No. of Words: 2915 words
Question: The Liner Conference Block Exemption and the Section 34 Prohibition Evaluate the reasons for and against maintaining this block exemption for the benefit of this segment of the shipping industry - is the position taken by Singapore justifiable in light of the experiences of other more mature competition law jurisdictions?
The Minister of Trade and Industry, upon the recommendation of the Competition Commission of Singapore [“CCS”], has the power to make a block exemption order [“BEO”] under s. 36 of the Competition Act [“CA”]. Block exemptions refer to a particular category of agreements which are exempt from the s. 34 prohibition. CCS typically recommends BEOs when they satisfy the criteria set out in s. 41 of the CA, which is essentially the same as the net economic benefit exemption under the Third Schedule of the CA. The benefit of a BEO is that it acts as a safe harbor for agreements of the specified category without requiring the parties to take any administrative action e.g. notifying CCS under s. 44 and s. 45. To date, the Competition (Block Exemption for Liner Shipping Agreements) Order is the only one that has been made in Singapore. It came into operation on 1 January 2006 and will remain in force till 31 December 2015 (after being renewed in 2010). Block exemptions for liner shipping agreements has historically existed in most jurisdictions with competition law regimes. This essay will discuss firstly, the purported benefits that liner shipping agreements seek to achieve and disadvantages that it avoids, secondly, the deficiencies of liner conference agreements, and its declining importance (in part due to the proliferation of liner consortia agreements and individual service contracts), that has led to the removal of the block exemption for liner conferences in the European Union [“EU”]. However, despite the changes made in the EU, Singapore recently renewed its block exemption for liner shipping agreements in 2010. The essay argues that the renewal is justifiable because firstly, the block exemption order in Singapore is quite different from that which was repealed in the EU, secondly, because the long-term impact on the liner shipping industry as a result of the EU’s repeal has yet to be seen. Given that Singapore is greatly dependent on the shipping trade, it may be wise to adopt a cautious approach. II. Net Economic Benefits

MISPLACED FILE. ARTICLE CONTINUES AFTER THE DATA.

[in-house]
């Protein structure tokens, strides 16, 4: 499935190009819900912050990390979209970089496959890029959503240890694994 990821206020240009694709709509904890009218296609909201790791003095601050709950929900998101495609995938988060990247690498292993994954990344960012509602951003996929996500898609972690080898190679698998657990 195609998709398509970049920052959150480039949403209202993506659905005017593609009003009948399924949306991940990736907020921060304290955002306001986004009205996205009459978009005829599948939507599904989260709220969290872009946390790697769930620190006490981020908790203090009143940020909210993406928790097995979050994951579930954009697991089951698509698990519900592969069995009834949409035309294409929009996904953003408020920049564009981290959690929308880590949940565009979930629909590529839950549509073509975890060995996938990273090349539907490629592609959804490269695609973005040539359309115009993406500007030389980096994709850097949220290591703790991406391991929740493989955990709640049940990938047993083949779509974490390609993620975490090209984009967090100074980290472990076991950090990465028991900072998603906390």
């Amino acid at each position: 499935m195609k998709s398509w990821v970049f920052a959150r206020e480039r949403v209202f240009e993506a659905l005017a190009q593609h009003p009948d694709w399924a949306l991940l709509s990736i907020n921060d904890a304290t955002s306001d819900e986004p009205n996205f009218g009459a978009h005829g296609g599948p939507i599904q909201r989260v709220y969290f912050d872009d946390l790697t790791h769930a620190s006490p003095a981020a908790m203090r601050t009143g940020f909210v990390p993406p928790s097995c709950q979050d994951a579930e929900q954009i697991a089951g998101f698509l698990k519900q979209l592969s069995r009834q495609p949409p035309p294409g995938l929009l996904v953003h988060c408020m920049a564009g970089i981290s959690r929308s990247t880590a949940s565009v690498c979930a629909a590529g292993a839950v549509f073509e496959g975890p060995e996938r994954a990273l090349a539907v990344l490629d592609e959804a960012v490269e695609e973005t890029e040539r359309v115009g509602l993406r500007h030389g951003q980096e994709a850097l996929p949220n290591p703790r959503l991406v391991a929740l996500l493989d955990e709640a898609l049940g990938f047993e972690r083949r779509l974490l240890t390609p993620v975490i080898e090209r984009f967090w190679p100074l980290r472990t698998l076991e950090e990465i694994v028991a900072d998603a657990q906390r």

The rationale behind the BEO was to ensure that “agreements that promote the rationalisation of liner shipping operations by means of technical, operation and commercial arrangements” are facilitated. The net economic benefits that were believed to result from the BEO are namely, frequency and reliability of services, price stability, and internationally competitive prices. A. Unique Nature of the Liner Shipping Market
Defenders of the BEO for liner shipping agreements have based their claims on the unique nature of the market. Typically, price fixing and capacity regulation are “hardcore restrictions” and commonly viewed as productive of negative effects without any countervailing value to consumers. However, the unique nature of the shipping industry is such that price-fixing and capacity regulation is arguably necessary for the provision of frequent and regular scheduled maritime services. Such services promote international trade by improving the reliability of services, and maintaining price stability. Price stability benefits transport users such as shippers by assisting them for purposes of production and inventory planning. i. Benefits of Capacity Regulation
The regular nature of a liner service suggests that liners have an obligation to sail whether they are at full capacity or not. Additionally, a typical feature of the liner industry was that liners faced unbalanced trade flows (i.e. a larger volume of cargo is carried on the dominant trade route as compared to...